One area that North Americans would do well to work on together is capitalizing on the region’s perch at the crossroads of Asia, Europe, and South America.  As a bridge between the Pacific and Atlantic Oceans, North America sits at an intersection that allows it to draw upon the world’s most dynamic cross currents: Asia’s fast-paced economic growth; Latin America’s cultural and demographic vitality; and Europe’s centuries-old firmament of progressive values, rule of law, and civic institutions.  

The 21st century is regularly heralded as the “Asian Century,” with the Asia Pacific region claiming a majority of the world’s economic output and many of its fastest-growing and most dynamic economies.  But North America itself is also a Pacific continent with strong and vibrant ties to Asia across economic, cultural, and historical lines. The pending Trans Pacific Partnership, which counts the U.S., Canada, and Mexico among its signatories, represents only the latest effort to build and buttress ties between Asia and the Americas.

The United States, which has driven North American influence since the middle of the 19th century, sometimes underestimates the strategic value its neighbors bring to the table. After all, the U.S. remains indispensable for solving many of the world’s thorniest and most intractable problems notwithstanding pundits and anxious citizens decrying its perceived geopolitical and economic decline. Global opinion polls still show that the inspirational and aspirational pull of its values remain unrivaled.

Yet the complexity of a shrinking world’s most pressing problems, from global warming to fundamentalist-motivated terrorism to the threats of emerging and rogue powers seeking to upend the rules-based system, mean a more integrated North America is now, more than ever, essential if the U.S. and the rest of the continent are to realize their full potential.  So when looking to build coalitions, the United States could often benefit by looking first to its neighbors.

 The task for millennials

The relative youth of North America’s population plays into the potential of collaborating across the neighborhood. The influence of North America’s young adults can already be seen across assorted media — television, social media, technology, and fashion, among others.

The next generation of Canadian entrepreneurs is upending traditional business models and is seemingly omnipresent in Silicon Valley. That is evidenced in the C100 Association, which connects Canadian entrepreneurs to Silicon Valley’s most influential Canadians, with the explicit mission to help enterprises operating on the global stage. Likewise, Mexico’s deep engineering talent pool powers many California-based companies looking to innovate through a platform with unique access to emerging markets in Latin America.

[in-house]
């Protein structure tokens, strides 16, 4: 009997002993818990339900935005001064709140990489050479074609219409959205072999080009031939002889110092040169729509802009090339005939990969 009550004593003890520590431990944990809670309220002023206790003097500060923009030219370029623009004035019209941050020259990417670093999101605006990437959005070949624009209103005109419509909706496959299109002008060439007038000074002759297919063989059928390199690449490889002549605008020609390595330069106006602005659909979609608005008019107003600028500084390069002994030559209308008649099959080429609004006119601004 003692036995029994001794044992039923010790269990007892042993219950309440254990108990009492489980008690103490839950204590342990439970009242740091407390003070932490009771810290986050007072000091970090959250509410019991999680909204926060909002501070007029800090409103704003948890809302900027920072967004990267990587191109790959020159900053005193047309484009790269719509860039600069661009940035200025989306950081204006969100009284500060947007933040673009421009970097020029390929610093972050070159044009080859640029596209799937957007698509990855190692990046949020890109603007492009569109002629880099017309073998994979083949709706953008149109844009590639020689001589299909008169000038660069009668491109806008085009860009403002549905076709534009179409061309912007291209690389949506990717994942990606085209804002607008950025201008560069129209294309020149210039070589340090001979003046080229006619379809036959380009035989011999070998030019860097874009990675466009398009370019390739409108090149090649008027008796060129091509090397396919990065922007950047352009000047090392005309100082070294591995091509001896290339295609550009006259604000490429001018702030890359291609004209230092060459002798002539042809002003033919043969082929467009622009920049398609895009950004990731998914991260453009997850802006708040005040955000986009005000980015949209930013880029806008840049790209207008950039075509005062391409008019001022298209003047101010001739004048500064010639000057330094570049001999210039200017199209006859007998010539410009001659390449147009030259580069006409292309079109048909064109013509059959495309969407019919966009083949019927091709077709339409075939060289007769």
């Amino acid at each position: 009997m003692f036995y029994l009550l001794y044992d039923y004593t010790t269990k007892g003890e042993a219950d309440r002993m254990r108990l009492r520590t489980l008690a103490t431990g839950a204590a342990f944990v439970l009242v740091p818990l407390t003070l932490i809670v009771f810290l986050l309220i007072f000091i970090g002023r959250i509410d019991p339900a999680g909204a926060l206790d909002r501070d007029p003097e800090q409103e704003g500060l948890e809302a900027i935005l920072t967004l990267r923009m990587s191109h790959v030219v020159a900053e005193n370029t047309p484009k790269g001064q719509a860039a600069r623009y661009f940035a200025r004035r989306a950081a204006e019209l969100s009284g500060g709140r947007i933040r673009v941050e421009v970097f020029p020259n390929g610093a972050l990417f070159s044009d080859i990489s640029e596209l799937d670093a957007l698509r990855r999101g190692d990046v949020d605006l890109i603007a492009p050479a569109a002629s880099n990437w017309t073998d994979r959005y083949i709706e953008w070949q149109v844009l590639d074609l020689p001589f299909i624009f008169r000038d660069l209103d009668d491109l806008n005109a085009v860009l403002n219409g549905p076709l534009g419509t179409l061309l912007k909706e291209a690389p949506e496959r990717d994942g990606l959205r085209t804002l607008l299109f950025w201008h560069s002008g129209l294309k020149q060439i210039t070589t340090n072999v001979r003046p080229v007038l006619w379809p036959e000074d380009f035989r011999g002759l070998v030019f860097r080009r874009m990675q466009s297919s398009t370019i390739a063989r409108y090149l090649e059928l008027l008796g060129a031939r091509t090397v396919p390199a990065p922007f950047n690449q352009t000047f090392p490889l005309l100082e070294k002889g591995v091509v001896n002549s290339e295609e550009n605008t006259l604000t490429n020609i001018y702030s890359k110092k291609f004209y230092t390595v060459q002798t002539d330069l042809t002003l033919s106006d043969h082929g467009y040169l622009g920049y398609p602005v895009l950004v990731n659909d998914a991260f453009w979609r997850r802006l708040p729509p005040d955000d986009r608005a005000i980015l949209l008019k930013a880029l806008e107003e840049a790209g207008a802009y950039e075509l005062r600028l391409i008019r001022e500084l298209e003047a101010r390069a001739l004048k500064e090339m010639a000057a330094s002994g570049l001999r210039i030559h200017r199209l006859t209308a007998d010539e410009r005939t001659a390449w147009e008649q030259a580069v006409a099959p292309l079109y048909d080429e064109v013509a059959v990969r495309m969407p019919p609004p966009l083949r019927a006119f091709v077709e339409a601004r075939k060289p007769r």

Mexico’s deep engineering talent pool powers many California-based companies looking to innovate through a platform with unique access to emerging markets in Latin America.

This year, the Halifax International Security Forum will host its eighth annual summit, the world’s largest and most prominent meeting of more than 60 leaders of democratic nations that converge to discuss cooperation for global security and prosperity.  The Forum, convening in Nova Scotia but based in Washington D.C., with significant participation by Mexico, is itself a powerful expression of cooperative North American leadership and influence on the world stage.

Canadian Prime Minister Justin Trudeau  in Washington, D.C., on April 1, 2016. (Sean Kilpatrick/The Canadian Press via AP) Canadian Prime Minister Justin Trudeau in Washington, D.C., on April 1, 2016. (Sean Kilpatrick/The Canadian Press via AP)

 Much of this spirit of cooperation was on display in the recent visits to the United States by President Enrique Peña Nieto and Prime Minister Justin Trudeau, each youthful and offering opportunity for broader engagement and partnership. The relationships and their extraordinary potential are increasingly described as meetings not just of regional allies, but of siblings. 

North America’s future will be written in a more globalized marketplace and community, but its first chapter begins right here at home. When we work together, the benefits reveal that the continent is greater than the sum of its parts.

North America’s future will be written in a more globalized marketplace and community, but its first chapter begins right here at home. When we work together, the benefits reveal that the continent is greater than the sum of its parts.

Those benefits are very important for millennials, whose futures are most at stake. Millennials living in North America have pushed the forefront of the globalization trend that is shaping the flow of trade and ideas in the 21st century. They are receptive to new ideas and understand the value of more open and outward-facing policies, including immigration and free trade

The future of North America rests in their hands and the rewards of a stronger and more cohesive North America will flow to them if they continue to seek solutions through mutual understanding, exchange and cooperation, thereby tapping the continent’s full potential.